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Jason W. Carter
Oxford University
  1. Aristotle and the Problem of Forgiveness.Jason W. Carter - 2018 - American Catholic Philosophical Quarterly 92 (1):49-71.
    In recent decades, it has been argued that the modern concept of forgiveness is absent from Aristotle’s conception of συγγνώμη as it appears in his Rhetoric and Nicomachean Ethics. In this paper, I argue that Aristotle’s view is more modern than it might appear. I defend the idea that Aristotle’s treatment of συγγνώμη, when seen in conjunction with his theory of ethical decision, involuntary action, and character alteration, commits him to a cognitive and emotional theory of forgiveness that is both (...)
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  2.  86
    Does the Soul Weave? Reconsidering De Anima 1.4, 408a29-B18.Jason W. Carter - 2018 - Phronesis 63 (1):25-63.
    In De Anima 1.4, Aristotle asks whether the soul can be moved by its own affections. His conclusion—that to say the soul grows angry is like saying that it weaves and builds—has traditionally been read on the assumption that it is false to credit the soul with weaving and building; I argue that Aristotle’s analysis of psychological motions implies his belief that the soul does in fact weave and build.
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  3.  61
    Aristotle’s Critique of Timaean Psychology.Jason W. Carter - 2017 - Rhizomata 5 (1):51-78.
    Of all the criticisms that Aristotle gives of his predecessors’ theories of soul in De anima I.3–5, none seems more unmotivated than the ones directed against the world soul of Plato’s Timaeus. Against the current scholarly consensus, I claim that the status of Aristotle’s criticisms is philosophical rather than eristical, and that they provide important philosophical reasons, independent of Phys. VIII.10 and Metaph. Λ.6, for believing that νοῦς is without spatial extension, and that its thinking is not a physical motion.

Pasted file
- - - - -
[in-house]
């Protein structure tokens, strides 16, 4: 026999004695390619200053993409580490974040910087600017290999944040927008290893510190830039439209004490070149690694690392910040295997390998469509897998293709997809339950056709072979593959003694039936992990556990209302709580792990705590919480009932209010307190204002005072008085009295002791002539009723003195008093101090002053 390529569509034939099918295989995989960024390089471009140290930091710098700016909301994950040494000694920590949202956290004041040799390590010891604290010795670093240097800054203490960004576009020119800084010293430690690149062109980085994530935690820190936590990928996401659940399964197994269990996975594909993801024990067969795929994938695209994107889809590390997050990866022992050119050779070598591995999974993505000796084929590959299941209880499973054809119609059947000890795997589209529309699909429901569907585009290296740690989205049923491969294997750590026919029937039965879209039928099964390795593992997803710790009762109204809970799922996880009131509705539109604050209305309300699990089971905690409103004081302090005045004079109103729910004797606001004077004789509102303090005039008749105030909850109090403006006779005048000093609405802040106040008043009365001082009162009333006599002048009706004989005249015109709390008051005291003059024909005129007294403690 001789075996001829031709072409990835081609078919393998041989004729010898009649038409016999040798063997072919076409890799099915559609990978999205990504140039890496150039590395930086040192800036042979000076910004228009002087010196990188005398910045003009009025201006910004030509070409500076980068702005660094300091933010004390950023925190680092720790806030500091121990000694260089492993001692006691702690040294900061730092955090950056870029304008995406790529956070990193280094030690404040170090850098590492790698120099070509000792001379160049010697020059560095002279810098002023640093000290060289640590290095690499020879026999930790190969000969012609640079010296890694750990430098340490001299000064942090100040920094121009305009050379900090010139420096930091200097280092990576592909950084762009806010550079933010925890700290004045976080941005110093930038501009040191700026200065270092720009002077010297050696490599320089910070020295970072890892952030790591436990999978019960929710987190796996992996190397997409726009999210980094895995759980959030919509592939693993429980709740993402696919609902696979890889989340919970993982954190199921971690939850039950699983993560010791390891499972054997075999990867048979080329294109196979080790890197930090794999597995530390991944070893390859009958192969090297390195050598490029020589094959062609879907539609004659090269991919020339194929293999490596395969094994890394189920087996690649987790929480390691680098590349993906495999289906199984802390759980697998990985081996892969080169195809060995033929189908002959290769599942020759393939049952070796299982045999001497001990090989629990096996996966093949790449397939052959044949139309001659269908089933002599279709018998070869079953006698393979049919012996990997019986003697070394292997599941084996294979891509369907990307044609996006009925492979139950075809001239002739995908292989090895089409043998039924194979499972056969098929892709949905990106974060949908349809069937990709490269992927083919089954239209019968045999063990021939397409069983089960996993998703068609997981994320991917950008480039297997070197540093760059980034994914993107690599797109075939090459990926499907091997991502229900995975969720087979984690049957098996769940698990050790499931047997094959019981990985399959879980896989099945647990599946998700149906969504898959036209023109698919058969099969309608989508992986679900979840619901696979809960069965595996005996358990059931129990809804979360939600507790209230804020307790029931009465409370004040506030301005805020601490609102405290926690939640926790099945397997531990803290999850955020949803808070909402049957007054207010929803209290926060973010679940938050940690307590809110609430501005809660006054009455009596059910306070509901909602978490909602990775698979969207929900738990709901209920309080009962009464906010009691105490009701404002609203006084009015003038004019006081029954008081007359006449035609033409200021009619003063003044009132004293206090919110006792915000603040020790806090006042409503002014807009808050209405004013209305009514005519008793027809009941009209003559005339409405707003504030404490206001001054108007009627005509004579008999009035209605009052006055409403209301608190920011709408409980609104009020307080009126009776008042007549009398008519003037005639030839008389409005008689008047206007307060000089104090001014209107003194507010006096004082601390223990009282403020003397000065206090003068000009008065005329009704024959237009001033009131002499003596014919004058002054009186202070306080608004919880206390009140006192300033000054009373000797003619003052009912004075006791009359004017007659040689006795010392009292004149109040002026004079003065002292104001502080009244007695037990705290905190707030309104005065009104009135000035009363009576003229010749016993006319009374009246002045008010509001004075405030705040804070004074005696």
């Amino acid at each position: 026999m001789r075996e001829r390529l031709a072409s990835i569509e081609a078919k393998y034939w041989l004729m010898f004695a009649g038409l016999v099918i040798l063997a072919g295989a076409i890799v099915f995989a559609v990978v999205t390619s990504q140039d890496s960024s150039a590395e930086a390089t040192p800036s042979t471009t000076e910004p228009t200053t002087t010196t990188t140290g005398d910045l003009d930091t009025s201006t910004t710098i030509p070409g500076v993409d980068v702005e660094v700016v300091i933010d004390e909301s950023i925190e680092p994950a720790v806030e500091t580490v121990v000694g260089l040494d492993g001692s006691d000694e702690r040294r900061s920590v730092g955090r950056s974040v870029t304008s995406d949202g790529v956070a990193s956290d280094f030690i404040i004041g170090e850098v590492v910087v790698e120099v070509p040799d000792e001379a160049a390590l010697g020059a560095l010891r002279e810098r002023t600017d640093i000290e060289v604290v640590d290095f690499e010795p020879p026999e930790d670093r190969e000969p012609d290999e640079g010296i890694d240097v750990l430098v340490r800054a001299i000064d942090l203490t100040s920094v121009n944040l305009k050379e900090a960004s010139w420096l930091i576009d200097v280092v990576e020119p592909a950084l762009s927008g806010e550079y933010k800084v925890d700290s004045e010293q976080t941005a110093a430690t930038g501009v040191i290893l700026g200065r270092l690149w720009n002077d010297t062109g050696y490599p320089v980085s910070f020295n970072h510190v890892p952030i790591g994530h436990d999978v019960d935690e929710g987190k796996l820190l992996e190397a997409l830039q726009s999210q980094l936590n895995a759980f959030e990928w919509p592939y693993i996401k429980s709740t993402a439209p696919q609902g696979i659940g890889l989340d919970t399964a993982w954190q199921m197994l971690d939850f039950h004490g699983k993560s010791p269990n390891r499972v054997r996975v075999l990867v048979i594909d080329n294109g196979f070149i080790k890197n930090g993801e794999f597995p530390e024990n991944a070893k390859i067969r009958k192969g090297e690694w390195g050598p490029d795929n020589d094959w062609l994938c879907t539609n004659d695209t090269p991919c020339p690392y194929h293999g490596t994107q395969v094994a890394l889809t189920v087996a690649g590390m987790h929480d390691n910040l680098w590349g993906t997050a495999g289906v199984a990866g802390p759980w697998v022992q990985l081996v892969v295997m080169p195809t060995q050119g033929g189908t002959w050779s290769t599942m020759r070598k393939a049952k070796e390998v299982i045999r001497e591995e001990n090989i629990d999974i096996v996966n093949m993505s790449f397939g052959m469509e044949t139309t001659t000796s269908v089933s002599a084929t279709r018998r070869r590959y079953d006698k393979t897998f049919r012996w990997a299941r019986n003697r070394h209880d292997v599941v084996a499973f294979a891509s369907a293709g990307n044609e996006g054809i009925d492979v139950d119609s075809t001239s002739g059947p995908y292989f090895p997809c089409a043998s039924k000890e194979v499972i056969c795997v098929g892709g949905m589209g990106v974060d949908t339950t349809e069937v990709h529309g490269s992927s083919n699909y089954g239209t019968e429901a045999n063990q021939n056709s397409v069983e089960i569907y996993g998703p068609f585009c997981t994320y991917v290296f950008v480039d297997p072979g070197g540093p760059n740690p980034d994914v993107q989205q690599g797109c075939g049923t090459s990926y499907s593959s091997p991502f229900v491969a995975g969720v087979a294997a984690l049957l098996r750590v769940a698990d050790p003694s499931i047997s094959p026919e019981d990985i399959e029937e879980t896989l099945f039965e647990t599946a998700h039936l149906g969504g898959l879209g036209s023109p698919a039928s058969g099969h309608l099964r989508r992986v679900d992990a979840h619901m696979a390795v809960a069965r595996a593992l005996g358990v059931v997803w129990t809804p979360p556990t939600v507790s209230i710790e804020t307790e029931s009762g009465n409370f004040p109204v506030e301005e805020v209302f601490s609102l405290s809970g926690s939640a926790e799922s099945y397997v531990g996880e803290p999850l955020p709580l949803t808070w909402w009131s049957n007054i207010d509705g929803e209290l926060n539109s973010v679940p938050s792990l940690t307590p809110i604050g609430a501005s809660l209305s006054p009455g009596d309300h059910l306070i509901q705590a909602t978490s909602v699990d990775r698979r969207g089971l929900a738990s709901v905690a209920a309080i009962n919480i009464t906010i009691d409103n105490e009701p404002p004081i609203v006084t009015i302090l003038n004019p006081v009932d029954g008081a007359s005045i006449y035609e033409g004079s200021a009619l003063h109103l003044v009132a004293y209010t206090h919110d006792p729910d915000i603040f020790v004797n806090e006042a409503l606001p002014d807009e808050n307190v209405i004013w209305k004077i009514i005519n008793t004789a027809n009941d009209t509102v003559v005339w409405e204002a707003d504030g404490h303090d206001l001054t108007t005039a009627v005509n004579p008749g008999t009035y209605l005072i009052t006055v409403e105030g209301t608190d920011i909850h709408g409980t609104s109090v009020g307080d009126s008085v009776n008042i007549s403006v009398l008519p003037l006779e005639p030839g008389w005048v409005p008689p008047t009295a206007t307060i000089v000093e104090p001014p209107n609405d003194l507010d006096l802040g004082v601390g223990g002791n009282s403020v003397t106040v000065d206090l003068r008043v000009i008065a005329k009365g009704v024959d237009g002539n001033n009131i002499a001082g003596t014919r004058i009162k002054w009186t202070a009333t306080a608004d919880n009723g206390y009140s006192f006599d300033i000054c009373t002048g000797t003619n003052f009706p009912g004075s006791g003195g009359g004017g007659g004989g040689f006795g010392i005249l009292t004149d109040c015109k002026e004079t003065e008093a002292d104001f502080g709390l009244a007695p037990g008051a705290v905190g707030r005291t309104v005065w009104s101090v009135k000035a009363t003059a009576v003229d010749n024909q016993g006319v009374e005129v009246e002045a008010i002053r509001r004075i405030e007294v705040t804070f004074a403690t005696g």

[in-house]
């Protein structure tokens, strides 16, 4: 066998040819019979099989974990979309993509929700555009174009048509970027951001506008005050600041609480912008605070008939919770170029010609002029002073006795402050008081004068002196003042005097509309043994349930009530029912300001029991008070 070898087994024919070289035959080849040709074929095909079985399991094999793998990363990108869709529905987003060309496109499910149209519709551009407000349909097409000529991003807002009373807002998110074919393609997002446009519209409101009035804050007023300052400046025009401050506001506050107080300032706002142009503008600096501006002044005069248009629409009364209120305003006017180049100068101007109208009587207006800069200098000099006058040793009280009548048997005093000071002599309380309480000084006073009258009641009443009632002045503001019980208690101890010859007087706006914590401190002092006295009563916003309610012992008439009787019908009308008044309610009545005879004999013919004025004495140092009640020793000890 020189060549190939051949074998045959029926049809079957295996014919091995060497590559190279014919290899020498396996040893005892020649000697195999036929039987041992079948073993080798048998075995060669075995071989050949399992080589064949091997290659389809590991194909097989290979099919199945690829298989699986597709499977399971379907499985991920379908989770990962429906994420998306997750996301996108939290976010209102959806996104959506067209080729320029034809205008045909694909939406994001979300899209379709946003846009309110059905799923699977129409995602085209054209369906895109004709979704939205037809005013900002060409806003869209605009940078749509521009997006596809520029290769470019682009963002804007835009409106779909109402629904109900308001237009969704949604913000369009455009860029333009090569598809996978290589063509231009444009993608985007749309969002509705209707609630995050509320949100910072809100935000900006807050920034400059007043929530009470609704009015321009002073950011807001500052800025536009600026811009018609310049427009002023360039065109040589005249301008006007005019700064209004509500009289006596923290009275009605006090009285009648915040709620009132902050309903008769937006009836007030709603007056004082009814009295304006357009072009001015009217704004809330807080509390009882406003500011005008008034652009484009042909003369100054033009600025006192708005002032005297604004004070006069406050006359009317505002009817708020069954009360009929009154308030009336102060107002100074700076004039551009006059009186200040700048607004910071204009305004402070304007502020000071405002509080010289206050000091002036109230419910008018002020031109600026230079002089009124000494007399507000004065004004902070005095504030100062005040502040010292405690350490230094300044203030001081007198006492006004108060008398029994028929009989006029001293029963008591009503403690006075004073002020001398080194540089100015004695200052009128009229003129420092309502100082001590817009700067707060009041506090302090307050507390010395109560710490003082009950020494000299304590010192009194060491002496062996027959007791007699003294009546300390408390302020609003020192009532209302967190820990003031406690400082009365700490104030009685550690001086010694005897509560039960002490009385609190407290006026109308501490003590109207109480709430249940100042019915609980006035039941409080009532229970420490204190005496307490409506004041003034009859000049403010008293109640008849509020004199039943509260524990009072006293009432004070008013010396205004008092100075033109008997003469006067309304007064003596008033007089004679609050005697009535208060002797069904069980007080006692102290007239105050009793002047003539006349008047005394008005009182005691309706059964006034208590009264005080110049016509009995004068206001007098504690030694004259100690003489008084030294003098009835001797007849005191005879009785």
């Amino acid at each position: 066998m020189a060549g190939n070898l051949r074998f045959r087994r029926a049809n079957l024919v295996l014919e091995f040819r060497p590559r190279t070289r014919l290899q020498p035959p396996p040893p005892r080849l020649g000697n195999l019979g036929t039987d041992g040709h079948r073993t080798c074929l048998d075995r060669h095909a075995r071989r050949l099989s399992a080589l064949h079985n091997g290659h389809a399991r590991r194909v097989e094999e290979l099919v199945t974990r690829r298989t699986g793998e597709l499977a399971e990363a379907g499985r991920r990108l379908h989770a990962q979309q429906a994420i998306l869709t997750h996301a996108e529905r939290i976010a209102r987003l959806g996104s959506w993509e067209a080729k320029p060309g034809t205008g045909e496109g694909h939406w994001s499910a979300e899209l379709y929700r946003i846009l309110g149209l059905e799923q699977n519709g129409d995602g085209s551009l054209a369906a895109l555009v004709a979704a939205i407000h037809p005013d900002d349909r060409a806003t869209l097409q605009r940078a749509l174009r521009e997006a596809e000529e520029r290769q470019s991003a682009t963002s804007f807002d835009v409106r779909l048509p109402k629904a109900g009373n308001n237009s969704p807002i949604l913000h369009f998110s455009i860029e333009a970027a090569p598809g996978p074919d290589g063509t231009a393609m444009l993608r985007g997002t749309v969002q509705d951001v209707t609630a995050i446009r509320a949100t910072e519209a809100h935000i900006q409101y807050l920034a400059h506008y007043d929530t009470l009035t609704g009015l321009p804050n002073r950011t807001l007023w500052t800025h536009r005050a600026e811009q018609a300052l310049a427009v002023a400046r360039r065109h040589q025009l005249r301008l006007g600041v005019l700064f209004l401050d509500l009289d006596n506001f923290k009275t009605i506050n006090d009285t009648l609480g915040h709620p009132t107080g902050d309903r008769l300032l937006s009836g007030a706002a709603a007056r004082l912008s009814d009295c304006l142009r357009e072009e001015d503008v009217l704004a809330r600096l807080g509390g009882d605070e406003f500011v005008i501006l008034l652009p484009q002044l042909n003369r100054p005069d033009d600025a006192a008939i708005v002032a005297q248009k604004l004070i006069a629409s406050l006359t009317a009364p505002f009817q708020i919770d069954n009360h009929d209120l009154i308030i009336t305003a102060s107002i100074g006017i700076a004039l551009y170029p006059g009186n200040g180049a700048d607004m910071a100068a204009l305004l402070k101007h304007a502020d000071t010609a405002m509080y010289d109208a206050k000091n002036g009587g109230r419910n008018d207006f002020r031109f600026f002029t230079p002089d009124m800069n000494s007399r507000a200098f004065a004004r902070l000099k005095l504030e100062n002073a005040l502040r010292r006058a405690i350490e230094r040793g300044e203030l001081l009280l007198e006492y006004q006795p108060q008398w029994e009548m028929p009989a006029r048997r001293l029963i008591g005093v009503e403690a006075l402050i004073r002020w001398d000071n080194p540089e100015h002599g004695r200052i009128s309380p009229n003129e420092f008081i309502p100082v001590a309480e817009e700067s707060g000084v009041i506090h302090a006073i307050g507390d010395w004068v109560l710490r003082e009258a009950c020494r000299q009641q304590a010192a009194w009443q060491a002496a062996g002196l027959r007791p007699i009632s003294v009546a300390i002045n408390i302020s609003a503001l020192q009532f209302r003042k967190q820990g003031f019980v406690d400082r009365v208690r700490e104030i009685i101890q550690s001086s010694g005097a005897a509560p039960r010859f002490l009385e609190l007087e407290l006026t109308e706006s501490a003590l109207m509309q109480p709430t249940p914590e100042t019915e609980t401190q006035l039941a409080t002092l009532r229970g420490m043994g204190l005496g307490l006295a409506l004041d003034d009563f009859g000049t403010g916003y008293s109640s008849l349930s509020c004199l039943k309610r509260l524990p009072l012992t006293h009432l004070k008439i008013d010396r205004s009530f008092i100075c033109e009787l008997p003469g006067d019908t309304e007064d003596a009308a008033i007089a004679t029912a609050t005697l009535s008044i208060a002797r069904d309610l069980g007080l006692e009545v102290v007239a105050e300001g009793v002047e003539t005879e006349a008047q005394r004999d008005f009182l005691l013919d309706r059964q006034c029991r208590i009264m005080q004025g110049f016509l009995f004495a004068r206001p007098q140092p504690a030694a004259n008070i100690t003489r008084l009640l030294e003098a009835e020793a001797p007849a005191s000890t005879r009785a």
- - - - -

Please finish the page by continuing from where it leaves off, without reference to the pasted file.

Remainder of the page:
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  4. St. Augustine on Time, Time Numbers, and Enduring Objects.Jason W. Carter - 2011 - Vivarium 49 (4):301-323.
    Throughout his works, St. Augustine offers at least nine distinct views on the nature of time, at least three of which have remained almost unnoticed in the secondary literature. I first examine each these nine descriptions of time and attempt to diffuse common misinterpretations, especially of the views which seek to identify Augustinian time as consisting of an un-extended point or a distentio animi . Second, I argue that Augustine's primary understanding of time, like that of later medieval scholastics, is (...)
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  5.  88
    Plutarch's Epicurean Justification of Religious Belief.Jason W. Carter - 2018 - Journal of the History of Philosophy 56 (3):385-412.
    In his dialogue, 'Non posse suaviter vivi secundum Epicurum', Plutarch of Chaeronea criticizes Epicurus for not believing that the gods are provident over human affairs and for not believing that our souls survive death. However, Plutarch’s arguments are striking in that they do not offer any theoretical justification for believing either of these religious claims to be true; rather, they aim to establish that we are practically justified in adopting them if we follow Epicurus’s rule that the goal of belief (...)
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  6.  58
    How Aristotle Changes Anaxagoras’s Mind.Jason W. Carter - 2019 - Apeiron 52 (1):1-28.
    I argue that a common interpretation of DA 3.4, which sees Aristotle as there rejecting Anaxagoras’s account of mind, is mistaken. Instead, I claim that, in providing his solution to the main puzzles of this chapter, Aristotle takes special care to preserve the essential features that he thinks Anaxagoras ascribes to mind, namely, its ability to know all things, its being unmixed, and its inability to be affected by mixed objects.
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